This duplicate message is annoying ... but well it's on Maker API implementation (or maybe a RFC, I don't know well how basic auth should works)
Oh it's because basic auth is unsecure (clear) and if we don't want to send credential to everyone, it mitigates this issue with a challenge (more on apache doc 4.6 )

I'm glad you found a way to properly authenticate webhook endpoint. For now I will link your post on the first post, thanks :slight_smile:

Basic auth behind SSL/TLS proxy should be enough secure, no?

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Doesn’t matter how secure something is, someone out there is not going to think it’s secure enough. #tough_crowd

I don’t understand why all that is necessary if one’s setup is local only... if someone is able to send message to Maker or NR, that’s small potatoes to someone being on your network in the first place!

If this stuff is exposed to the internet in the stock security model (read: nothing): yikes lol

2 Likes

I think it is the best that is available for Node Red at the moment.

Because in the scenario listed, when you want to toggle the random switch you need to:

  1. Get current value of the switch to know if it is ON or OFF. This is where you need to specify device dynamically in the device node as an input.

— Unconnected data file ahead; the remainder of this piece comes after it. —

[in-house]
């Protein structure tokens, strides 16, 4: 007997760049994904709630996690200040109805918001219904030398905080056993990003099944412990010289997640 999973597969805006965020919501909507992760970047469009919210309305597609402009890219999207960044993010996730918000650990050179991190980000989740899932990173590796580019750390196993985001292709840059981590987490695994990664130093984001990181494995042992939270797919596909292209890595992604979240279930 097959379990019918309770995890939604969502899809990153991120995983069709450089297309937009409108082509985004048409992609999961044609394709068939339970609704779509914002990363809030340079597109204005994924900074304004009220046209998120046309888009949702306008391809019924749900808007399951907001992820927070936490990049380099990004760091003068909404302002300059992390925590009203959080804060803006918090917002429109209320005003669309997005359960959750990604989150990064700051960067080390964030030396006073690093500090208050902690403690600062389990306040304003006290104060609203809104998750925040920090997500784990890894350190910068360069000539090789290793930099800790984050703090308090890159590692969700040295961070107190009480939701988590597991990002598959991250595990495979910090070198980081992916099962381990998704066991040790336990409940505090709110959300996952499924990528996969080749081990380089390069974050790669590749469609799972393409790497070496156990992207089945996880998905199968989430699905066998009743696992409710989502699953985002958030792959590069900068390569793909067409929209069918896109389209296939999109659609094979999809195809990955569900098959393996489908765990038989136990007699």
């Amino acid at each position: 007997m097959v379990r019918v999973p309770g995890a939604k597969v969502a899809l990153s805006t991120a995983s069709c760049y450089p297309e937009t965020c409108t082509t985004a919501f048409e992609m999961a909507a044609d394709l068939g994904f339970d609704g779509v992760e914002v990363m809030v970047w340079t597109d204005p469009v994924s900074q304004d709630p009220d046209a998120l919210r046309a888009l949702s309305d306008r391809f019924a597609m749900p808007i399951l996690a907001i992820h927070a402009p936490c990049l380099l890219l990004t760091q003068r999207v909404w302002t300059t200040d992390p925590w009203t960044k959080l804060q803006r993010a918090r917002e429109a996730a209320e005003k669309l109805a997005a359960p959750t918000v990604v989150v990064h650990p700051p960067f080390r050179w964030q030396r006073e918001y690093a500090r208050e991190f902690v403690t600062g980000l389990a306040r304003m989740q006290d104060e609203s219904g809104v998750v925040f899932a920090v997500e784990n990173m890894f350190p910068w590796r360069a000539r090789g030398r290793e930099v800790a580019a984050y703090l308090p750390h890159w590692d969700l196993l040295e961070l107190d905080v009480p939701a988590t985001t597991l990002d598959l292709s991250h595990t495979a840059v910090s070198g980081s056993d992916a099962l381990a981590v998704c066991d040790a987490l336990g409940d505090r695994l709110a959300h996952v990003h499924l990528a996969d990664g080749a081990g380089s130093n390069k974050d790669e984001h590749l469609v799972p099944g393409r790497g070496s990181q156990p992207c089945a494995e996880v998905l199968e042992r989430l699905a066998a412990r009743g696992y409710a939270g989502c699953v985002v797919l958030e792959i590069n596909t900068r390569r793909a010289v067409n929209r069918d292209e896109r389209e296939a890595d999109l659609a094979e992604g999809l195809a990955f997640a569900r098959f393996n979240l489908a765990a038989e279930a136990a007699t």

2. Set switch to opposite value (if on, turn off - if off, turn on). This is where you need to specify device dynamically in the command node as an input.
2 Likes

If I am understanding what you are talking about being able to dynamically select which device is used in the HE nodes seems like a very powerful addition if feasible.

That in conjunction with a good HE device naming scheme means you could do things like "switch all 'upstairs-*' switches on/off" with far fewer nodes and automagically include newer devices as the get added to Maker API.. Lots of possibilities...

edit: also thinking this would be great for "initialization" routines on redeploy/restart or certain mode related tasks.

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I think how useful it is depends on how @fblackburn implements it.

If it is by device id # only, I don't think that will be as useful, as that is not something readily available in all cases. If you could match full/partial/regex with the device label/name, that could have a lot of potential though.

And then, as you point out, if name matching is allowed would it have the ability to match a single device or multiple devices? For my uses I would be happy with single device, but I don't have a use case like @erktrek mentioned above.